Artist at Play
An e-mail exchange with Kai Krause
More on Digital Culture
in Atlantic Unbound
Examples of interface designs by Kai Krause:
Even though Krause now leads six software development teams simultaneously, travels the world to work with other wizards, and hides Easter eggs for his children (which he finished doing just before his interview with us), he still manages to make some art of his own. If you'd like to see examples of his imagery, visit the online gallery maintained by MetaTools.
Even a writer can do it. See "A Long Walk Off A Short Pier" by Ralph Lombreglia, created in Bryce in about 15 minutes with no extensive knowledge of the program.
by Ralph Lombreglia
April 16, 1997
The writer John Updike is said to have several different writing rooms in his home, each used for a different kind of work -- a fiction room, a poetry room, a room for writing essays and book reviews. All writers want a special room for working (with door, without telephone), but why would any writer -- even such a deservedly successful and prosperous one as John Updike -- need entirely different rooms for different kinds of writing?
Actually, I know exactly why. Mr. Updike's arrangement sounded great to me the first time I heard about it. I'm sure working in those rooms is his way of staying inspired, fighting boredom and distraction, getting creative work done by being in a space that's not only set aside for work but that also somehow provokes that work, probably in quite subtle ways.
Subtle things make big differences to artists. You don't need to be Vladimir Nabokov to relish the rich metaphysical patina that adheres to the physical surfaces of the world (though being Vladimir Nabokov would be nice). Physical environment makes a big difference to all artists, and not always in predictable ways. The novelist Richard Russo (Nobody's Fool, The Risk Pool, Mohawk) told me once that he can't write at all when he's alone in a private room. He writes in diners and coffee shops, and always has. The proprietors of cafés are named on the acknowledgments pages of his novels.
When you work with a computer, the "interface" -- these days called the "graphical user interface," or GUI -- is the room you're in. Yet many people, software developers as well as users, can't quite bring themselves to believe in the fundamental importance of interface design. The interface is just the superficial, merely cosmetic "look" of things, isn't it? Were Nabokov with us today and writing with a computer (not to mention playing computer chess and maintaining his butterfly database), I suspect he would consider such "superficial" elements very important indeed. Lots of people do, of course, but somehow they remain in the minority. The art of software-interface design has been essentially dormant since the original Macintosh appeared thirteen years ago. What's more, most software is designed to reinforce what users already know, to facilitate users doing what they already know how to do, rather than to facilitate exploration and discovery.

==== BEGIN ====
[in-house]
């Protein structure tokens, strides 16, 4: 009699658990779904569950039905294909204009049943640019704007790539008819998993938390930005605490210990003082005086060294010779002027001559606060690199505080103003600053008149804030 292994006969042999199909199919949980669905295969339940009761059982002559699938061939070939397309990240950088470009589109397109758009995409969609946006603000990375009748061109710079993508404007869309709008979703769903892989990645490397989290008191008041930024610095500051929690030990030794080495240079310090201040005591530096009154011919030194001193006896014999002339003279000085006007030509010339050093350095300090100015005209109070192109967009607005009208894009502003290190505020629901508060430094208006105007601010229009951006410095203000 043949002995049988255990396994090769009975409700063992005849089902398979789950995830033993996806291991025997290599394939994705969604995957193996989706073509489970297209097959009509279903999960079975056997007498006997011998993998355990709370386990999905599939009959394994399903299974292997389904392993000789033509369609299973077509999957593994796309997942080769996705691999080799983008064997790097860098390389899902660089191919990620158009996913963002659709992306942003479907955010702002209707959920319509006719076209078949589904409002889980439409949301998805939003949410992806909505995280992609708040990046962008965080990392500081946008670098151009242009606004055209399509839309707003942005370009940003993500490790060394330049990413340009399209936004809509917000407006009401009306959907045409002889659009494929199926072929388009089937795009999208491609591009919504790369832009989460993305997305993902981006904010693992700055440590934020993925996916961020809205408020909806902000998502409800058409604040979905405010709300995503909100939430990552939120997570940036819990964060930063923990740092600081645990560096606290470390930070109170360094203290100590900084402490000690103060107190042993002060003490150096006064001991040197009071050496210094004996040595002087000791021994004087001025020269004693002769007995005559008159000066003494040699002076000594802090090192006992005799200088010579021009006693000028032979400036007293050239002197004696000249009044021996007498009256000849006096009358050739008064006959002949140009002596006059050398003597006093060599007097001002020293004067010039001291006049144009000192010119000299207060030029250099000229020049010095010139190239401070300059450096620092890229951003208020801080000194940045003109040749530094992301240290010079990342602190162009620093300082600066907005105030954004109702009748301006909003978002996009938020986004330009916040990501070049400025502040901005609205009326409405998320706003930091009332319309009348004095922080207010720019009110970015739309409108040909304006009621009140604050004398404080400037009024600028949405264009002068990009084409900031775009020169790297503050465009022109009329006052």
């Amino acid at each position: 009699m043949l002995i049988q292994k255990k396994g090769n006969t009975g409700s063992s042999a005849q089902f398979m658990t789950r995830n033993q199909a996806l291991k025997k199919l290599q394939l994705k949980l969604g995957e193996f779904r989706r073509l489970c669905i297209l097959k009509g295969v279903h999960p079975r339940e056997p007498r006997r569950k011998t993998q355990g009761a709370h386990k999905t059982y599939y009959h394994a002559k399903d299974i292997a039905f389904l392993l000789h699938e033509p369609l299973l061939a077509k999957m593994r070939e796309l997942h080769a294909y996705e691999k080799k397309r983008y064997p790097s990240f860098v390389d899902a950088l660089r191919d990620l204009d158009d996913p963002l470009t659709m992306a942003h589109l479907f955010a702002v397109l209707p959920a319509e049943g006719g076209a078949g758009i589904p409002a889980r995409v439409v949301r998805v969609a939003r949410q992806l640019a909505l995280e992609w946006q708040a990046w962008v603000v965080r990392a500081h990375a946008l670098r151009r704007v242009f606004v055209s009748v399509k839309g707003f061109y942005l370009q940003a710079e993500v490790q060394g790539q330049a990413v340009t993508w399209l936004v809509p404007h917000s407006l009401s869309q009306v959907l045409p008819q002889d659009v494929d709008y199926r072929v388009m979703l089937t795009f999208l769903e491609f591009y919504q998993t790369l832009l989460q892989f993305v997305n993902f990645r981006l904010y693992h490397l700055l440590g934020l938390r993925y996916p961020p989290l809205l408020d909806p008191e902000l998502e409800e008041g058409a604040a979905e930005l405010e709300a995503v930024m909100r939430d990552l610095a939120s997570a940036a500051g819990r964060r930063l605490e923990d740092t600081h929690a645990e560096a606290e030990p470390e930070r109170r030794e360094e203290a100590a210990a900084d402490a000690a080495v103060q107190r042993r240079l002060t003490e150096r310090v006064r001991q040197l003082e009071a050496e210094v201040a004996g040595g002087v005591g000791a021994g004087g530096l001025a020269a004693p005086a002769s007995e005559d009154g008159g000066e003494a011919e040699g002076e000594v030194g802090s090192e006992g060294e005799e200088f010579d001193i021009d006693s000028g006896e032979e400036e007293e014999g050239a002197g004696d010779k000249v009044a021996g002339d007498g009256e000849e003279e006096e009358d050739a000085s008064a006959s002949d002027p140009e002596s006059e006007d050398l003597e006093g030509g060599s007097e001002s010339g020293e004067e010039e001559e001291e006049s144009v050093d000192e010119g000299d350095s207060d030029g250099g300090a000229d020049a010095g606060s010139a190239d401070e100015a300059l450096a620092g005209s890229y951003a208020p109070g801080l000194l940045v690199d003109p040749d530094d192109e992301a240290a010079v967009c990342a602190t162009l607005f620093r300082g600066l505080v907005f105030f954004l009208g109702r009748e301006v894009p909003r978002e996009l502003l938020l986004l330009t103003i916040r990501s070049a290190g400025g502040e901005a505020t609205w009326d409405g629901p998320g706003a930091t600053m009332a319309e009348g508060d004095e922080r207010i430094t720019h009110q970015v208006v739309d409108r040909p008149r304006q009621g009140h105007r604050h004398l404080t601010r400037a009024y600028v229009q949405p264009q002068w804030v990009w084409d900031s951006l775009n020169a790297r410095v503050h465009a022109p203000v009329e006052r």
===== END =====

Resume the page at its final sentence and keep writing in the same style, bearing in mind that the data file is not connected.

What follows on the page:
One glowing -- literally glowing -- exception is the work of Kai Krause, a German-born visual artist and musician turned software designer who can safely be called an interface visionary. In fact, in the world of computer graphics, Krause is a living legend. Kai's Power Tools (KPT) -- Krause's plug-in software for Adobe Photoshop and similar programs -- is now standard equipment for any serious computer artist. His landscape-simulating product Bryce (named after Bryce Canyon) is an amazingly powerful tool for its modest price (about $170), and its images have already been seen in everything from print ads to movies -- and on lots of Web sites. (If you've browsed the Web you've probably seen the far-reaching influence of Kai Krause without knowing it.) And for about $50 the image-distorting Kai's Power Goo lets even a child apply jaw-dropping special effects to the family photo album (provided the photos are in digital form, of course).